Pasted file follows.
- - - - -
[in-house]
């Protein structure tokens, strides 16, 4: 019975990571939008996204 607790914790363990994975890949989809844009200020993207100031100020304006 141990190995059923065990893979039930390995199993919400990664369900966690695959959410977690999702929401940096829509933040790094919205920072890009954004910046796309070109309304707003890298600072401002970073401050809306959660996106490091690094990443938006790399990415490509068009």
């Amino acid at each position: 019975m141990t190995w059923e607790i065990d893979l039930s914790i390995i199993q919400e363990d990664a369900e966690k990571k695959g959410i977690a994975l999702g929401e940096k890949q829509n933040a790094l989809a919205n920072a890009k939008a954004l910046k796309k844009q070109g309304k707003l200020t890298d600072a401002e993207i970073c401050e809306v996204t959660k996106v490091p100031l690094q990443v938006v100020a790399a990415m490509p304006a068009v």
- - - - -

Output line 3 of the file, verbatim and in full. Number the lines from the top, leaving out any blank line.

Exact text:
């Amino acid at each position: 019975m141990t190995w059923e607790i065990d893979l039930s914790i390995i199993q919400e363990d990664a369900e966690k990571k695959g959410i977690a994975l999702g929401e940096k890949q829509n933040a790094l989809a919205n920072a890009k939008a954004l910046k796309k844009q070109g309304k707003l200020t890298d600072a401002e993207i970073c401050e809306v996204t959660k996106v490091p100031l690094q990443v938006v100020a790399a990415m490509p304006a068009v």